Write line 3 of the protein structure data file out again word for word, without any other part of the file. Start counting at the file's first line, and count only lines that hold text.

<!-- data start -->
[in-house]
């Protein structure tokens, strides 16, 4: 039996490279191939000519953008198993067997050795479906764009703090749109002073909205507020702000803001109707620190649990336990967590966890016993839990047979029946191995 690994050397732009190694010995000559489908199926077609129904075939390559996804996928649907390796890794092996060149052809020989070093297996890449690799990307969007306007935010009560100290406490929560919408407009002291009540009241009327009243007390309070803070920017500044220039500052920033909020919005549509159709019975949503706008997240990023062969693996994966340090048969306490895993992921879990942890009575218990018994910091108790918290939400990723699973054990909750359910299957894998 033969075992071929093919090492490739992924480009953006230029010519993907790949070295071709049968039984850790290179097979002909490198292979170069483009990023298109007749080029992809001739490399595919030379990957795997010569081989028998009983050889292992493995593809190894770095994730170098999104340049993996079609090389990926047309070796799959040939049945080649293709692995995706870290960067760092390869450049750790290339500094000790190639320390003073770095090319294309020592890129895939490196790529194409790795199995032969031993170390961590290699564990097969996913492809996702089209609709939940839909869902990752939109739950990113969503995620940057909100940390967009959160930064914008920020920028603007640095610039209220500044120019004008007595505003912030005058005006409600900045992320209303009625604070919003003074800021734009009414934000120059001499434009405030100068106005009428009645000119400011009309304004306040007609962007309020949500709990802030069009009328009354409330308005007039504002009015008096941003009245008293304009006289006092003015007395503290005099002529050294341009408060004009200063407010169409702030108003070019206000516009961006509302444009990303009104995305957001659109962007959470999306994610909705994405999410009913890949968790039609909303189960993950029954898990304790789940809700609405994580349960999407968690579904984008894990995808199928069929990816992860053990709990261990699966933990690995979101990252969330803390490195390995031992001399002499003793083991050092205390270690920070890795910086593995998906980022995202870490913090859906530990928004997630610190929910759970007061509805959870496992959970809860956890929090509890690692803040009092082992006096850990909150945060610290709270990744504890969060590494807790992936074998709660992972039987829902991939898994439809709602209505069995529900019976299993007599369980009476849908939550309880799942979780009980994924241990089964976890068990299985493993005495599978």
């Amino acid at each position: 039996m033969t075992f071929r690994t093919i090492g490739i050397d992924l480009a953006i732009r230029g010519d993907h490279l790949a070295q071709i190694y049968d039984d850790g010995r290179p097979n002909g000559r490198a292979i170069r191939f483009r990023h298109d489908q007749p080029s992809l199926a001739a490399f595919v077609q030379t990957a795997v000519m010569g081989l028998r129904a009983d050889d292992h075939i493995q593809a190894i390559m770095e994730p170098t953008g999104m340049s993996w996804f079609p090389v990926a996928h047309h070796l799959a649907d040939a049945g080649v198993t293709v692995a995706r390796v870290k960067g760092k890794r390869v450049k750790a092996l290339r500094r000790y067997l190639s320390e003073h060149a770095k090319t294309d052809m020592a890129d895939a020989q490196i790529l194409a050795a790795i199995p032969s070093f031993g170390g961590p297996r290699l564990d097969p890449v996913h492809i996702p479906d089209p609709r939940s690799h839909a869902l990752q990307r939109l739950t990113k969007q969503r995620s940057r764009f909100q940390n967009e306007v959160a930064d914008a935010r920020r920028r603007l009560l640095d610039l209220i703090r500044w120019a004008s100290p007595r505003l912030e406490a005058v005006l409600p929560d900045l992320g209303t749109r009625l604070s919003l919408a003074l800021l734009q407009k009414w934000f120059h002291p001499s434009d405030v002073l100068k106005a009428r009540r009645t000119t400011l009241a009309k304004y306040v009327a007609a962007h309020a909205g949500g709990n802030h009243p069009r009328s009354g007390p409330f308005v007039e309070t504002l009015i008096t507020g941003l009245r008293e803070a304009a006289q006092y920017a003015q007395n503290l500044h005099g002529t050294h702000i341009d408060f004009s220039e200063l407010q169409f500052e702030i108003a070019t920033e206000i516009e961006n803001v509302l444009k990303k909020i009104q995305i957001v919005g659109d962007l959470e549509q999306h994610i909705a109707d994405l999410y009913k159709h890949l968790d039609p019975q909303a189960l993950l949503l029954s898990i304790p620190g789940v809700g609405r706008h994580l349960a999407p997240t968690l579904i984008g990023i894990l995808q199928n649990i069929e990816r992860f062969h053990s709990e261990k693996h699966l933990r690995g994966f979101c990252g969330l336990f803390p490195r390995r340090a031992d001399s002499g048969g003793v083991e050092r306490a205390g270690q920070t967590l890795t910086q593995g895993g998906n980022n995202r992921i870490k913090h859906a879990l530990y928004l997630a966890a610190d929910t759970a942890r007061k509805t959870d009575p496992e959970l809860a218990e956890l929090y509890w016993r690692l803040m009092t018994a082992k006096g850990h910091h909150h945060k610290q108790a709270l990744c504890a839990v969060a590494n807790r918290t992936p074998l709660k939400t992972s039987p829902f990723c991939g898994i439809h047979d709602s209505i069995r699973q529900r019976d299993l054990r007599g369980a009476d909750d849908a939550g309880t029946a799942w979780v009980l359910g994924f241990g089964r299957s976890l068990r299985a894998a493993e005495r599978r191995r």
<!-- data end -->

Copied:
């Amino acid at each position: 039996m033969t075992f071929r690994t093919i090492g490739i050397d992924l480009a953006i732009r230029g010519d993907h490279l790949a070295q071709i190694y049968d039984d850790g010995r290179p097979n002909g000559r490198a292979i170069r191939f483009r990023h298109d489908q007749p080029s992809l199926a001739a490399f595919v077609q030379t990957a795997v000519m010569g081989l028998r129904a009983d050889d292992h075939i493995q593809a190894i390559m770095e994730p170098t953008g999104m340049s993996w996804f079609p090389v990926a996928h047309h070796l799959a649907d040939a049945g080649v198993t293709v692995a995706r390796v870290k960067g760092k890794r390869v450049k750790a092996l290339r500094r000790y067997l190639s320390e003073h060149a770095k090319t294309d052809m020592a890129d895939a020989q490196i790529l194409a050795a790795i199995p032969s070093f031993g170390g961590p297996r290699l564990d097969p890449v996913h492809i996702p479906d089209p609709r939940s690799h839909a869902l990752q990307r939109l739950t990113k969007q969503r995620s940057r764009f909100q940390n967009e306007v959160a930064d914008a935010r920020r920028r603007l009560l640095d610039l209220i703090r500044w120019a004008s100290p007595r505003l912030e406490a005058v005006l409600p929560d900045l992320g209303t749109r009625l604070s919003l919408a003074l800021l734009q407009k009414w934000f120059h002291p001499s434009d405030v002073l100068k106005a009428r009540r009645t000119t400011l009241a009309k304004y306040v009327a007609a962007h309020a909205g949500g709990n802030h009243p069009r009328s009354g007390p409330f308005v007039e309070t504002l009015i008096t507020g941003l009245r008293e803070a304009a006289q006092y920017a003015q007395n503290l500044h005099g002529t050294h702000i341009d408060f004009s220039e200063l407010q169409f500052e702030i108003a070019t920033e206000i516009e961006n803001v509302l444009k990303k909020i009104q995305i957001v919005g659109d962007l959470e549509q999306h994610i909705a109707d994405l999410y009913k159709h890949l968790d039609p019975q909303a189960l993950l949503l029954s898990i304790p620190g789940v809700g609405r706008h994580l349960a999407p997240t968690l579904i984008g990023i894990l995808q199928n649990i069929e990816r992860f062969h053990s709990e261990k693996h699966l933990r690995g994966f979101c990252g969330l336990f803390p490195r390995r340090a031992d001399s002499g048969g003793v083991e050092r306490a205390g270690q920070t967590l890795t910086q593995g895993g998906n980022n995202r992921i870490k913090h859906a879990l530990y928004l997630a966890a610190d929910t759970a942890r007061k509805t959870d009575p496992e959970l809860a218990e956890l929090y509890w016993r690692l803040m009092t018994a082992k006096g850990h910091h909150h945060k610290q108790a709270l990744c504890a839990v969060a590494n807790r918290t992936p074998l709660k939400t992972s039987p829902f990723c991939g898994i439809h047979d709602s209505i069995r699973q529900r019976d299993l054990r007599g369980a009476d909750d849908a939550g309880t029946a799942w979780v009980l359910g994924f241990g089964r299957s976890l068990r299985a894998a493993e005495r599978r191995r």